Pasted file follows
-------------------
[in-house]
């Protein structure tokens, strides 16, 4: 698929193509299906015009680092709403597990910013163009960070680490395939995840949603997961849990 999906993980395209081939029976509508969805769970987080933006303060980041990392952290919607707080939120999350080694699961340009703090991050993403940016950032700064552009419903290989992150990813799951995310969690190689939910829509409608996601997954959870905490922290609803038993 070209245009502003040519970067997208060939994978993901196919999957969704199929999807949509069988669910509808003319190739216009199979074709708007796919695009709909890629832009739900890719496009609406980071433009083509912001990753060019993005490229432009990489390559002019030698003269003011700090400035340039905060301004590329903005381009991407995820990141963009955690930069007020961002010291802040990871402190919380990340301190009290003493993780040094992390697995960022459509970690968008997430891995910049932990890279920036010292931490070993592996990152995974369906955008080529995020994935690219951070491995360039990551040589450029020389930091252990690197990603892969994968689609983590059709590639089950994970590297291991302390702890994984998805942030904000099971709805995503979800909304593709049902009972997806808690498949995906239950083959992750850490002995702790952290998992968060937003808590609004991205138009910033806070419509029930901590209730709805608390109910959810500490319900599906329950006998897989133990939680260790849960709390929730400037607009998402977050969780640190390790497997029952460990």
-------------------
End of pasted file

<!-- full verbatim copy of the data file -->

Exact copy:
[in-house]
């Protein structure tokens, strides 16, 4: 698929193509299906015009680092709403597990910013163009960070680490395939995840949603997961849990 999906993980395209081939029976509508969805769970987080933006303060980041990392952290919607707080939120999350080694699961340009703090991050993403940016950032700064552009419903290989992150990813799951995310969690190689939910829509409608996601997954959870905490922290609803038993 070209245009502003040519970067997208060939994978993901196919999957969704199929999807949509069988669910509808003319190739216009199979074709708007796919695009709909890629832009739900890719496009609406980071433009083509912001990753060019993005490229432009990489390559002019030698003269003011700090400035340039905060301004590329903005381009991407995820990141963009955690930069007020961002010291802040990871402190919380990340301190009290003493993780040094992390697995960022459509970690968008997430891995910049932990890279920036010292931490070993592996990152995974369906955008080529995020994935690219951070491995360039990551040589450029020389930091252990690197990603892969994968689609983590059709590639089950994970590297291991302390702890994984998805942030904000099971709805995503979800909304593709049902009972997806808690498949995906239950083959992750850490002995702790952290998992968060937003808590609004991205138009910033806070419509029930901590209730709805608390109910959810500490319900599906329950006998897989133990939680260790849960709390929730400037607009998402977050969780640190390790497997029952460990």